10+ Facts About Portugal That Make Us Think It’s a Different Planet
Portugal is one of the oldest countries in Europe. When we hear about it, we instantly get associations with works of architecture drenched in the sun along with a majestic ocean. The culture of the local people who have been shaped by many centuries also evokes a desire to know more about it. Like, for example, to learn what the feeling “saudade” is all about and why local people love sweets from yolks so much.
We at Bright Side found out new facts about colorful Portugal and even took a fantasy trip there as we prepared this article.
Portuguese people occasionally feel “saudade.”
The word “saudade” doesn’t have an exact translation in any language. But despite that, it plays an important role in the culture here and lets us understand the melancholic soul of a Portuguese person. Oftentimes, this term is connected with the word “nostalgia,” but it’s not the same thing. Saudade means “a pleasure you suffer, an ailment you enjoy.” It can refer to a person, a place, an object, or a situation that someone misses. It can even refer to something that doesn’t and cannot exist in real life. It can also be a sense of incompleteness.
It is assumed that this word first appeared during the epoch of the great geographical discoveries when sailors would set sail driven by this feeling.
They have dinner no earlier than 8 PM.
Portuguese people like to eat late. The last meal of the day takes place between 8 PM and 10 PM. Even restaurants only open at this time, at 7 PM. The first hour they’re open, they’re normally empty.
Locals have breakfast at 8 AM, lunch at about 1 PM, and enjoy snacks during the day.
Most parts of local desserts are made of yolks.
At one time, egg whites were widely used for household purposes, such as filtration. Whites were added to drinks and they merged with unnecessary particles and settled to the bottom. It was too expensive for nuns, monks, and friars to ditch the unused yolks, and that’s why they came up with numerous recipes featuring this unique ingredient.
Locals get annoyed when anyone eats on the go.
Local people can often feel insulted seeing a walking person consuming food on the go. Having meals here is a sacred ritual, and dishes should be eaten in a seated position, slowly. Of course, street counters with fast food are around, but it’s customary to find a cozy place to eat the products bought there. Consuming food on the go is considered a sign of bad manners in Portugal.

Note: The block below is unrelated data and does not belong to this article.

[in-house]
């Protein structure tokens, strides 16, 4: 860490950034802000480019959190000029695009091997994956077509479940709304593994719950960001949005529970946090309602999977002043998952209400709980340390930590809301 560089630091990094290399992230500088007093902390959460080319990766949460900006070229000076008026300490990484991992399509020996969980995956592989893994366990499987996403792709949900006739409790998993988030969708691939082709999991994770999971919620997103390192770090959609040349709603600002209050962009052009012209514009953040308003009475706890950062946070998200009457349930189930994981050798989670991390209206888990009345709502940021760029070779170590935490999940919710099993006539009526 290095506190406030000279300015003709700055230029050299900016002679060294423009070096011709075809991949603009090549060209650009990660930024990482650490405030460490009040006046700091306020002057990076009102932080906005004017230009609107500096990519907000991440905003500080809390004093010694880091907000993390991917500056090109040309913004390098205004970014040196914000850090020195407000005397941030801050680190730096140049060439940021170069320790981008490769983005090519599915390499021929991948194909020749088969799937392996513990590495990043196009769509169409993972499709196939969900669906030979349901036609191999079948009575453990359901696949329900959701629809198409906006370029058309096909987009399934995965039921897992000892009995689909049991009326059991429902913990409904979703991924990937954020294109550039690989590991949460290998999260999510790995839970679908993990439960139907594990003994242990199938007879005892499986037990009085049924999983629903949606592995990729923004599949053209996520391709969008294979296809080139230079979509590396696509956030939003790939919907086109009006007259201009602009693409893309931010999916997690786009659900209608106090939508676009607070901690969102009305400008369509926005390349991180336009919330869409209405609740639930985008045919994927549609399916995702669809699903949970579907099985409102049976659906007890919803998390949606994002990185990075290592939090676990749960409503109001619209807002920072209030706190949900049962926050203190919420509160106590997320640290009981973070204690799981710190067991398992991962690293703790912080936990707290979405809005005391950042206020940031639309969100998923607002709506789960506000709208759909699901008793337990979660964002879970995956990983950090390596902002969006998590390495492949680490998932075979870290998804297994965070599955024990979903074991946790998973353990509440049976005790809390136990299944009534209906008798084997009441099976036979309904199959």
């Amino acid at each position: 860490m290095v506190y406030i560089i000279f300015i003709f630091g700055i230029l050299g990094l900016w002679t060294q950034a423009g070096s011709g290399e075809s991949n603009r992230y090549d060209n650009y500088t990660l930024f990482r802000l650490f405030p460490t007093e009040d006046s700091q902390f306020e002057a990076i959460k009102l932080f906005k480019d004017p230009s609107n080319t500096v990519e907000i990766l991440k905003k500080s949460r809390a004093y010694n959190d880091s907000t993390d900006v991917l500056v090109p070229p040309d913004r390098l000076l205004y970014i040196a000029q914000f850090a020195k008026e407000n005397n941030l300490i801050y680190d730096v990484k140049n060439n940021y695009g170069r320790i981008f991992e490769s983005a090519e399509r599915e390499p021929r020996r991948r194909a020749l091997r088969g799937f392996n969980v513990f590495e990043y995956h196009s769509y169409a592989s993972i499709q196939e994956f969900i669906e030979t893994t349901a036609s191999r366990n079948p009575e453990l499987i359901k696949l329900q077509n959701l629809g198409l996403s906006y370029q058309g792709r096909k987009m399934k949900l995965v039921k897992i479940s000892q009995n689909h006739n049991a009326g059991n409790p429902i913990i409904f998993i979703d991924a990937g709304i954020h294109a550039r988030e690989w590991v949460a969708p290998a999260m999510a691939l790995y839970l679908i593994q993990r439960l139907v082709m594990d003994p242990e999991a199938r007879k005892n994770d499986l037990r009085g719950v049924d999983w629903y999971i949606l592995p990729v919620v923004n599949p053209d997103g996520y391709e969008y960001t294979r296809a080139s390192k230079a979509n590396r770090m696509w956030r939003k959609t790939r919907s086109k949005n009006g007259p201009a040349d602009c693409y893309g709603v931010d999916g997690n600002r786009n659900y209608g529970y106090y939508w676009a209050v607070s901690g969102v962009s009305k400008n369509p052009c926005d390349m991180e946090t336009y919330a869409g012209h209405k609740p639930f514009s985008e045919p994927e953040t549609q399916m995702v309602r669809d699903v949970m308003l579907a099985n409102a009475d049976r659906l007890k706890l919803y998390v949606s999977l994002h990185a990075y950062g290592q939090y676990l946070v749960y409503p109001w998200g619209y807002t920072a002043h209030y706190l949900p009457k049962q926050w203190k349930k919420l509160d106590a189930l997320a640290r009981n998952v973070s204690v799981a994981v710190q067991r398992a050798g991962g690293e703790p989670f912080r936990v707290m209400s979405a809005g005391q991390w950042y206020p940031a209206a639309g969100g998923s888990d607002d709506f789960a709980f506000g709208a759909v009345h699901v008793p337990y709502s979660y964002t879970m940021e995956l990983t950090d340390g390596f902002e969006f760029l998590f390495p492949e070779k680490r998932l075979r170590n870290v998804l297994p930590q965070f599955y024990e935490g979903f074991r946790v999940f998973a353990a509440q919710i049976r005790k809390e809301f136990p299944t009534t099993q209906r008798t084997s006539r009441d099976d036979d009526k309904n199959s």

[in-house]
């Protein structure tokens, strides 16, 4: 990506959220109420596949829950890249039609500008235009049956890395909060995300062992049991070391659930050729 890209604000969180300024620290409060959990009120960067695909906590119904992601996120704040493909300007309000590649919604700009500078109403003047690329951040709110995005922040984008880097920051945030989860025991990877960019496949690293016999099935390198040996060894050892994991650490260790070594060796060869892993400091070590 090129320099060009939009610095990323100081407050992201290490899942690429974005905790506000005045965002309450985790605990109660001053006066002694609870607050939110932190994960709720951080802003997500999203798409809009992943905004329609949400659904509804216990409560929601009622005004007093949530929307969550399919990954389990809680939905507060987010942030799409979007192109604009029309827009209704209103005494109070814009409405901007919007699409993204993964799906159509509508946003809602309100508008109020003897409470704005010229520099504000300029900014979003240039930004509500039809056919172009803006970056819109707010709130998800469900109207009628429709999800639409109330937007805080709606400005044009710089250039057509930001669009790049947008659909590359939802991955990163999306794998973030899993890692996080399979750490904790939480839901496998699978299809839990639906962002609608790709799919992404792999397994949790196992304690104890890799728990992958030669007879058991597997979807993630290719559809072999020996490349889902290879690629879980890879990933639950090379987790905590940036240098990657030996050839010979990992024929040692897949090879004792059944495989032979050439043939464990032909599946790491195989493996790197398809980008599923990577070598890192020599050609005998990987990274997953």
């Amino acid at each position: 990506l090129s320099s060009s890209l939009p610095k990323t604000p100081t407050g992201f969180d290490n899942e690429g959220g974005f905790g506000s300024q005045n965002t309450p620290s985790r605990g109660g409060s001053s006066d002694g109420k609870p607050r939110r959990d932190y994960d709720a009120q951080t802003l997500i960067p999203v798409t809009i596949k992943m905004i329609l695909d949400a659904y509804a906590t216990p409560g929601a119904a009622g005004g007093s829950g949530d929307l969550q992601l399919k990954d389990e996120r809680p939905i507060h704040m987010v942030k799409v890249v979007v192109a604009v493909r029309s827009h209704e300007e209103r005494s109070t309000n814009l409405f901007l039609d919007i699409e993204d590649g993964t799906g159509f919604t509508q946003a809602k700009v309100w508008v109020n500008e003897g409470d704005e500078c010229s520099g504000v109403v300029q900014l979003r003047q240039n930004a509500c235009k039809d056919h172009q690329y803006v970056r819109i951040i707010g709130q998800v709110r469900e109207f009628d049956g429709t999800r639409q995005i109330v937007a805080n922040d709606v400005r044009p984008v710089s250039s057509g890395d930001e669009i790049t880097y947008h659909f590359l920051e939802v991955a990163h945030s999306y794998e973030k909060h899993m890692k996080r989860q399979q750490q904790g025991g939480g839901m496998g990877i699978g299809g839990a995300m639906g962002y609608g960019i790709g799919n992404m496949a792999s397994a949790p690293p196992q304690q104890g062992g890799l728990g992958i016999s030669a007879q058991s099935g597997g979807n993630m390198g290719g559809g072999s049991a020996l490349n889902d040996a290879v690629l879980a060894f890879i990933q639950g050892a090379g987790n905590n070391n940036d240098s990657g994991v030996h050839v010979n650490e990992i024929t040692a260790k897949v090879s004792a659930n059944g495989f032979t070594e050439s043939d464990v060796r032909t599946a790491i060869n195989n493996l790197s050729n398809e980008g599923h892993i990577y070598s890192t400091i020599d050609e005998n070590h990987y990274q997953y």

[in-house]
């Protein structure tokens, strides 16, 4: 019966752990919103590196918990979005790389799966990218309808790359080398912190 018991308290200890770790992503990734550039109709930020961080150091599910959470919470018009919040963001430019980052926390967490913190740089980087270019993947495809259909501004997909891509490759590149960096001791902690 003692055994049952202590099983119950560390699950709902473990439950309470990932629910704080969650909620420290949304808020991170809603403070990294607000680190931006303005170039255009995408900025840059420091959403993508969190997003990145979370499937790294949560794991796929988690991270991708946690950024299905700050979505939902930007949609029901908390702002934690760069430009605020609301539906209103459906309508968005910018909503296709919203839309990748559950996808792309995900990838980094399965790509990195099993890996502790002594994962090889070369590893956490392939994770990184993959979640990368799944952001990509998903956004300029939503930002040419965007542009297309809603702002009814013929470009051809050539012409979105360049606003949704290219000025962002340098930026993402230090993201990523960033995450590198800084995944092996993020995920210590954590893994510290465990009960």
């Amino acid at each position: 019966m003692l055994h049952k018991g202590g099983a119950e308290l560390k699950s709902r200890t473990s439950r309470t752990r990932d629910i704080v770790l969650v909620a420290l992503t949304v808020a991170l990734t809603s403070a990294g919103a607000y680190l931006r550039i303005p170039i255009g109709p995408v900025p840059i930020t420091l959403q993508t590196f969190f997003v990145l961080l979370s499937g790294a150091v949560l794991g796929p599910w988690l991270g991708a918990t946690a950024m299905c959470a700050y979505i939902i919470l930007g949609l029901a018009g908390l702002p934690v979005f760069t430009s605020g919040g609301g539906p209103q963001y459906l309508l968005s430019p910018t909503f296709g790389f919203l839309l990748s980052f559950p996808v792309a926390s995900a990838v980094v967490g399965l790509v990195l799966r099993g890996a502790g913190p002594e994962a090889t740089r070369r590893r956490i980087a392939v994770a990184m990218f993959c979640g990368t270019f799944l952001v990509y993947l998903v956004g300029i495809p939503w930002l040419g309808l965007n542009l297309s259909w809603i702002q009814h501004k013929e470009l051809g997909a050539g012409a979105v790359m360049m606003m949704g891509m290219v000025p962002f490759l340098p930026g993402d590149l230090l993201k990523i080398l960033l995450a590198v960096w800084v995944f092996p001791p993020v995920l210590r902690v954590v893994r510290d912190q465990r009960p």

This country is believed to have the most beautiful McDonald’s restaurant.
According to travelers, the most beautiful restaurant of the most popular fast-food chain in the world is in Porto. It’s located in an old building with an interior featuring preserved art-deco elements, like crystal chandeliers, bas-reliefs, and colorful stained-glass windows made by talented artists. Local people call it the “imperial McDonald’s.”
It’s easy to slip on a banana peel on Christmas Eve because everyone is eating bananas.
On December 24, thousands of people gather in the Portuguese city of Braga to pay tribute to the tradition called “Bananeiro.” At this time, several hours before Christmas family dinner, residents and guests of the city celebrate the start of the holiday by eating a banana and washing it down with a drink.
The state helps give names to newborns.
The country has lists of permitted and prohibited names that have been approved at the legislative level. The first list includes Portuguese names, as they help the country to retain its identity. The list of prohibited names has a range of names from popular cultures, such as Ben-Hur, Nirvana, and Hendrix.
If parents decided to name their baby, ignoring the list of allowed names, the state authorities have to give the green light. However, there are reasons for refusal as well — those can be names that don’t sound like they’re from Portugal or don’t correspond to the gender of the baby, and that puts the person in a bad situation.
Both parents take a baby care leave.
Apart from maternal leave, Portugal also has a compulsory paternal leave for 20 days. A father should use this leave within the first 6 weeks of the baby’s life, either all at once or in parts. At the same time, a new father must take 5 days of vacation immediately after the birth of the baby, according to the law.
It’s customary to give presents to employees without reason.
In Portugal, a gift to a colleague or partner is not considered a bribe, but a sign of respect. They are usually done at the beginning of business meetings. Books, drinks, ties, and scarves can all serve as appropriate presents. Refusing a gift is a sign of bad manners.
It’s also undesirable to give something back that you’ve received. All you need to do is send a thank you letter after leaving the meeting. Also, Portuguese companies give presents to their clients.
Toilet paper is not the most popular hygiene product.
Many people in Portugal don’t use toilet paper at home. Apparently, it’s considered unjustified waste in comparison to a bidet. The installation of bidets in bathrooms has been mandatory since 1975, even though a popular company, Renova, produces colorful toilet paper for export here.
It’s forbidden to use the ocean as a toilet in Portugal.
There’s an official ban in Portugal that often finds its way into various lists of weird laws in Europe. One can’t pee in the ocean here, otherwise, they can be arrested. Of course, it’s quite unlikely that this action would be approved of in any other country, but the main question is: how are the violators caught red-handed?
What new things have you learned about this country? Have you ever been there? Can you tell us other interesting things about it?